It says that sexting between consensual minors is not automatically child pornography nor does it result in a crime as long as both parties consent and the sexts are not distributed.

However, as soon as unsolicited images are sent to others without consent, it is a crime of child pornography and privacy regulations.


What to Do If Your Teen is Sexting

Sexting is a normal part of teenage sexual development. However, parents may find it disturbing to find out their teens are sexting, especially because there are very real risks involved. Here are some steps you can take if you find out your teen is sexually active online.

Infographic showing what to do if your teen is sexting

1. Stay cool

Regardless of the reason behind your teen’s decision to start texting, it’s important that you refrain from judgment and that you listen to them with an open mind.

If your teen feels like they’re in trouble, being judged, or about to be punished, then they may choose not to keep talking to you or keep secrets from you in the future. Without an open line of communication, it becomes difficult to assess the situation, make a plan, or offer solutions.

2. Respond fast

Sexting can get out of hand quickly. Remind your child why sexting explicit images is not a good idea. They probably have no idea they could be breaking a law or that their photos might be used to victimize them.

Since sexting has become common and “normal,” it’s possible that your teen has never been warned about the dangers of sexting. It’s also possible that they don’t yet understand the gravity of the situations they can get into.

By telling them about the risks of sexting, you can inform them about the possible consequences of their actions. Supporting your statements with research and examples strengthens your argument. An especially important step is to research sexting-related laws in your state.

For instance, in some states, a 14-year-old who sends sexual photos of another minor could be charged with a felony. It’s happened to kids before. The law takes child pornography incredibly seriously, and there are consequences — even if your teen never meant to hurt anyone.

3. Monitor the situation and set boundaries

Consider putting parental software on your teen’s device, like Qustodio or Bark. These apps can flag explicit content, set screen time schedules, and block users or apps. There are also phone services like Gabb Wireless which prevent a teen from sending any images, including sexual images. Gabb Wireless also allows parents to access texts after they are deleted.

Depending on your child’s age, some of these apps may be too extreme a measure. One risk of using parental control apps is that you make your kids feel like you don’t trust them. Make sure to talk to your child about why you’re taking these steps. Additionally, avoid installing the app or software secretly. Doing so degrades trust — which can lead to an escalation in behaviors.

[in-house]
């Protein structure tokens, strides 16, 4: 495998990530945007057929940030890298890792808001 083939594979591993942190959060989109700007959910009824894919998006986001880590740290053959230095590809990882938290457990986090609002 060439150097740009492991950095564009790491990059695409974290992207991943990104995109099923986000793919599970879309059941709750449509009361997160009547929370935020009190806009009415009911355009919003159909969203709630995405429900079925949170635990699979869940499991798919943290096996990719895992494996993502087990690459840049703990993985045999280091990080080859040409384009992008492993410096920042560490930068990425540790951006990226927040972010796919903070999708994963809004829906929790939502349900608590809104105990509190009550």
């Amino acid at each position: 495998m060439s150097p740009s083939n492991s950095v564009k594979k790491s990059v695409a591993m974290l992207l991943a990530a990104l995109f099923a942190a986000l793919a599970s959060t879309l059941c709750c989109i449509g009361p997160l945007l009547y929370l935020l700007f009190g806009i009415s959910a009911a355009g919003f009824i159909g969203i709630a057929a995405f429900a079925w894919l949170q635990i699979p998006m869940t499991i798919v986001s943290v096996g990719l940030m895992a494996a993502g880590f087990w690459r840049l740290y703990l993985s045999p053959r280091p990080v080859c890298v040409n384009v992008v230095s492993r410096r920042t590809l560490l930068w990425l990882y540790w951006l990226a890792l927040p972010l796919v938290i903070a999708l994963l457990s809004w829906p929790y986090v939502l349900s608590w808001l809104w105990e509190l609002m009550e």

If you’re allowing your teen to participate in sexting, then rules and boundaries need to be set. Here are some you can use:

  • Only share information online if there is trust. Tell your child that they shouldn’t send photos of themselves to strangers and people they don’t trust, especially if these photos have a sexual touch. They should trust the person before they even consider sending sensitive photos and videos, especially because there’s always a chance that these can be used against them.
  • Is a photo really necessary? In many cases, exchanging messages is also very exciting. Before taking and sending a photo of themselves, teens should think twice and really consider if the person is worth sending photos or videos to.
  • Never share photos of others. Private photos sent to your teen should remain just that: private. Under no circumstances should they show others photos that have been sent to them in confidence. No reason is good enough to break the law, not even impressing friends or seeking revenge.

4. Explain the consequences

After you’ve talked to your child about the risks of sexting and your concerns and about the boundaries you put in place, it’s time to explain what will happen if they don’t respect these rules.

Make sure that the rules you set for your child are followed. Otherwise, your teen may end up breaking the law or causing someone harm. If they don’t follow your rules, ensure that there are consequences. Will they lose app or phone privileges? Will you set an earlier curfew?

It’s also wise to make sure they know the consequences beforehand, so it doesn’t come as a surprise and end up turning a bad situation worse.


How to Talk to Your Teen About Sexting